Some professional organizations have outlets that promote science policy as a part-time outreach or as an engagement endeavor. HSS now has a Joint Caucus of Socially Engaged Philosophers and Historians of Science (JCSEPHS), which according to its manifesto promotes "research, educational and public activities in history and philosophy of science that constructively engages matters of social welfare." See the April 2013 HSS Newsletter's Member News section (page 25 of print version) and this issue for more information. The recently-formed Consortium for the Study and Practice of Socially Relevant Philosophy of/in Science and Engineering (SRPoiSE) tackles similar matters. The Consortium's five founding institutions are the:

Public policy is an area in which the history and philosophy of science and science and technology studies do and can have a significant impact. The above organizations, educational programs, fellowship opportunities, and interest groups signal the professionalization of science policy.

As a historian it can be difficult to make your work relevant to current science policy discussions. Jeremi Suri of University of Texas, Austin has stated that the historian's role is not to tell decision makers what to do, but rather to educate the public so there is a fuller historical understanding of the political discussion at hand. Suri made this statement during a presentation on the historian as public intellectual given at the University of Notre Dame on April 24, 2013. For more information on Suri, see his website at http://jeremisuri.net/. Also, check out a collection of essays based on seminars at the University of Cambridge. Rebekah Higgitt and James Wilsdon's perspective in "The Benefits of Hindsight: How History Can Contribute to Science Policy" will be of interest to historians from any country even though the United Kingdom is the basis for their examples and recommendations. Higgitt is the curator of science and technology at the National Maritime Museum in Greenwich and she blogs for the Guardian. Wilsdon is a professor of Science and Democracy at University of Sussex's SPRU—Science and Technology Policy Research. Sheila Jasanoff discusses the uses of Science and Technology Studies (STS) in the public policy process in "Watching the Watchers: Lessons for the Science of Science Advice" and she provides a history of Science and Technology Studies as an outgrowth of studies into controversies involving science and technology and with policy implications. Jasanoff is Pforzheimer Professor of Science and Technology Studies at Harvard's John F. Kennedy School of Government. Zuoyue Wang and Naomi Oreskes explore the topic and suggest resources in "History of Science and American Science Policy" (Isis 99.2, June 2008: 365-73).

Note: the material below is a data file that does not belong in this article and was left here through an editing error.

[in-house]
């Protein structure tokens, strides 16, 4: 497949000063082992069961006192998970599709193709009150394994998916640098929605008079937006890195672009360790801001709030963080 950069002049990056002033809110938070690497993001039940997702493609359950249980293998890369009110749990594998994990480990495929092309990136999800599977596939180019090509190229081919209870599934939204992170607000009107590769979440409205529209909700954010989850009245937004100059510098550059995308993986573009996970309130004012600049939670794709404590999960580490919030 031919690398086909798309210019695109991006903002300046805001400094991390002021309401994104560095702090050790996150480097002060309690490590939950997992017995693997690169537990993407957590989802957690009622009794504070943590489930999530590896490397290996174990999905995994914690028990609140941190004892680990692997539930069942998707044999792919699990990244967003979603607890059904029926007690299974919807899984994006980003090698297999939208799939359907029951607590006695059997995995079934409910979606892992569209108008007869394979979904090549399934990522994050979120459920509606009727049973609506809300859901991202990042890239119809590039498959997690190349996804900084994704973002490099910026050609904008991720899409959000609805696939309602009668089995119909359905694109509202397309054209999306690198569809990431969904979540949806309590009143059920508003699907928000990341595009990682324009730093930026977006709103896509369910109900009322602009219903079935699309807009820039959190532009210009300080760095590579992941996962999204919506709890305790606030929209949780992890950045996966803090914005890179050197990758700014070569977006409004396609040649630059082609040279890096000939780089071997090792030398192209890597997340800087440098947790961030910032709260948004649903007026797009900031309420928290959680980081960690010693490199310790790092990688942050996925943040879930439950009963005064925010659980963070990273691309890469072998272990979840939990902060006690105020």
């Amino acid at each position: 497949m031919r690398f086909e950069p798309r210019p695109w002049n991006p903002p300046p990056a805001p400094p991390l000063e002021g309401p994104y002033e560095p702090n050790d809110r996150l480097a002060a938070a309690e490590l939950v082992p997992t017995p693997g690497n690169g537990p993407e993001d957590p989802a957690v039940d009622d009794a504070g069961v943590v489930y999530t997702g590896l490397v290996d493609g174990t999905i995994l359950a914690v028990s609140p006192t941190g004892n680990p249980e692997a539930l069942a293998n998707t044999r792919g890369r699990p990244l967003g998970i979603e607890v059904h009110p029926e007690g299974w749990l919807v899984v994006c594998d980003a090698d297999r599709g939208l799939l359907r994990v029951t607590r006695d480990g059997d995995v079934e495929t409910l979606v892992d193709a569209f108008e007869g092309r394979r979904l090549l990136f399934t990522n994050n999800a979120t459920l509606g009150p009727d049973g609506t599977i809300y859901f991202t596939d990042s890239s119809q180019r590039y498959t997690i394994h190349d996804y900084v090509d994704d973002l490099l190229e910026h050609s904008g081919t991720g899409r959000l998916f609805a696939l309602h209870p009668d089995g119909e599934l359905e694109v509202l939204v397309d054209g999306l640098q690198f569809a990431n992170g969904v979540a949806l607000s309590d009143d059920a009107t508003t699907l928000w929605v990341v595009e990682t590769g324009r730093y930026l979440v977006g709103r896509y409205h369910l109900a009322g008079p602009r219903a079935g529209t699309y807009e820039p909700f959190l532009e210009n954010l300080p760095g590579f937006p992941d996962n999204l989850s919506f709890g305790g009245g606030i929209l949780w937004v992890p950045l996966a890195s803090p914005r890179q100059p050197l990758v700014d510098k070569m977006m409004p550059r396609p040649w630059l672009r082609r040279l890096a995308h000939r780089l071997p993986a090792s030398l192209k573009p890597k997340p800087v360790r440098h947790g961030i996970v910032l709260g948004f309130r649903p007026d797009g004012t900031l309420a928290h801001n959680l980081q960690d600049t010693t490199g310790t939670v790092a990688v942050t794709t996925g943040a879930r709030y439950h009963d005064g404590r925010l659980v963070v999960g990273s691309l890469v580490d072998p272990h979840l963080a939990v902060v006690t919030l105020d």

What holds historians back from engaging in science policy? Mayor Filner remarked that academics fear losing integrity. Political discussions and policy advising today requires scholars to learn communication tactics that safeguard their credibility. Retaining one's integrity means recognizing the boundary between expert advice and policy advocacy and learning how to communicate research findings separately from personal opinions. Nicholas H. Steneck, a historian of science who transitioned into bioethics during the 1980s, offers a resource through his Code of Conduct for Advocacy in Science. He is Professor Emeritus of History and Director of the Michigan Institute for Clinical and Health Research Ethics Program at the University of Michigan. Although he targeted the Code to scientists, it is a useful resource for any scholar concerned about retaining scholarly integrity while engaging with policymakers and the public.

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Melinda Gormley is Assistant Director for Research of the Reilly Center for Science, Technology, and Values at University of Notre Dame. She is a fellow with the To Think, To Write, To Publish program that trains scholars and journalists to use creative non-fiction to write about science policy issues. It is an NSF-funded project offered through Arizona State University's Consortium for Science and Policy Outcomes.